By SKYLER SWISHER
Photo: Senior Anthony Prevatt pauses during lunch to give Sofie, his service dog, a cool drink at Deltona High School recently. (N-J | Peter Bauer)
About an hour before lunch on a recent morning at Deltona High School, a 2-year-old Labrador retriever sat next to Anthony Prevatt’s wheelchair.
He dropped the dog’s leash. Without a word spoken, Sofie lowered her head, latched her teeth onto the end, lifted it and placed it in Prevatt’s palm.
Prevatt took the leash and smiled. He remembered when school was a frustrating place to be.
“I wouldn’t even talk,” he said. “I wouldn’t even ask for help from teachers. I would try to do it myself.”
But Prevatt, now in his senior year, doesn’t have to do it by himself anymore. Volusia County Schools gave him permission this academic year to bring his service dog to campus.
Sofie is the only service dog being used by a student in Volusia County Schools, and one of only a few in the school system’s history.
Prevatt received the dog as a present on Christmas Eve. Sofie helps him by picking up items he drops, opening drawers and pressing the handicap button on the door.
Those simple gestures add up.
Jennie Hughes, an assistant principal at Deltona High School, has noticed a change in Prevatt’s performance in the classroom.
“It’s making a difference,” she said. “He is paying attention. He is doing the work.”
There was a time when Prevatt was just existing rather than living, said his mother, Cassandra Adams.
When Prevatt was born nearly 18 years ago, he weighed only 3 pounds. His heart stopped beating during birth, and the lack of oxygen to his brain caused cerebral palsy.
He tried to walk with the assistance of crutches, but his legs were too weak. He’s been in a wheelchair his entire life.
With cerebral palsy, a dropped pencil can turn into a crisis. A closed door remains shut. Being independent — feeling like a normal teenager — can seem unattainable.
Prevatt hated to go to school, his mother said. Adams waged a battle every morning to get him up for class, and her son despised going out in public.
When Prevatt got to Deltona High, he kept his head down so much that Adams worried her son would crash into a wall.
A SENSE OF PURPOSE
During lunchtime at Deltona High, Prevatt and Sofie weaved their way through a cafeteria crammed with 800 teenagers. The conversations made the room deafening.
Prevatt maneuvered his power chair through the crowd. Sofie’s gaze remained fixed ahead.
A few students cast inquisitive glances at Sofie, but most paid no attention to the canine making her way through the lunchroom.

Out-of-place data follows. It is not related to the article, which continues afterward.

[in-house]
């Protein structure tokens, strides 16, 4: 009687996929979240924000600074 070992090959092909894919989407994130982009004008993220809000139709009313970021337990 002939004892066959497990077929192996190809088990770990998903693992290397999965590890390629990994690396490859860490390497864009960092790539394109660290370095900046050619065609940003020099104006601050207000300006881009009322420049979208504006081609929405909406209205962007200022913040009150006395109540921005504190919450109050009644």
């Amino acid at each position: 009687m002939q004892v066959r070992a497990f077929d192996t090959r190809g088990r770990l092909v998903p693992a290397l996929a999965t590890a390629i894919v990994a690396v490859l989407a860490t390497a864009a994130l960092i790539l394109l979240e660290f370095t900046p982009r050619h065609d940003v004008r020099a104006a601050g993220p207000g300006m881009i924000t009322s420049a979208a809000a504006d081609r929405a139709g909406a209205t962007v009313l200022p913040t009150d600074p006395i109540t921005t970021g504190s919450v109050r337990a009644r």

Training completed by both Sofie and the students allowed this scene to unfold without incident. The goal was to make Sofie invisible to the public, minimizing the distraction to other students. Sofie was taught to lie down when she is in class.
My Angel with Paws, a DeLand-based organization that provides service dogs to people with disabilities at no charge, prepped Sofie for school. During her training, she visited Disney World and crowded flea markets to acclimate her to crowds. The organization invests about $15,000 into each service animal.
Sofie learned how to ride in the school bus in a harness, ignore passing students and respond to about 90 commands.
Meanwhile, students received guidance on how to interact with Sofie. They were told never to pet her without permission or feed her table scraps.
A DEEP BOND
Service dogs are considered to be working animals, but they can develop a deep connection with the people they help, said Chris Tejcek, executive director of My Angels with Paws.
“It’s actually a little deeper than marriage,” she said. “It’s real full bonding.”
People who have received service dogs in their old age have told Tejcek suddenly strangers approach them when they’ve been scorned their entire lives. The dog made them more approachable and served as a conversation starter. It also provided a sense of liberation they never felt before.
Tejcek has no doubts canines benefit from helping people with disabilities. After a while, service dogs know almost instinctively what to do to assist their owner, she said, comparing it to a relationship in which two people can finish each other’s sentences.
“Just like humans, dogs need a purpose,” Tejcek said.
It’s still early in the school year, but Prevatt can already envision himself at graduation. He will be on a stage and take his diploma. Sofie will be by his side. They will have earned the honor together.
There will be a graduation party, where friends and family will congratulate him and Sofie.
Prevatt hopes his education doesn’t end there. He wants to further his studies. He wants to work with service animals. He’s already speaking at events about their importance.
Turns out that just like dogs, humans need a purpose, too, Prevatt’s mother said. With Sofie around, her son’s head is no longer down.
“Now, he is looking up,” she said, “and he realizes there is a whole world out there.”
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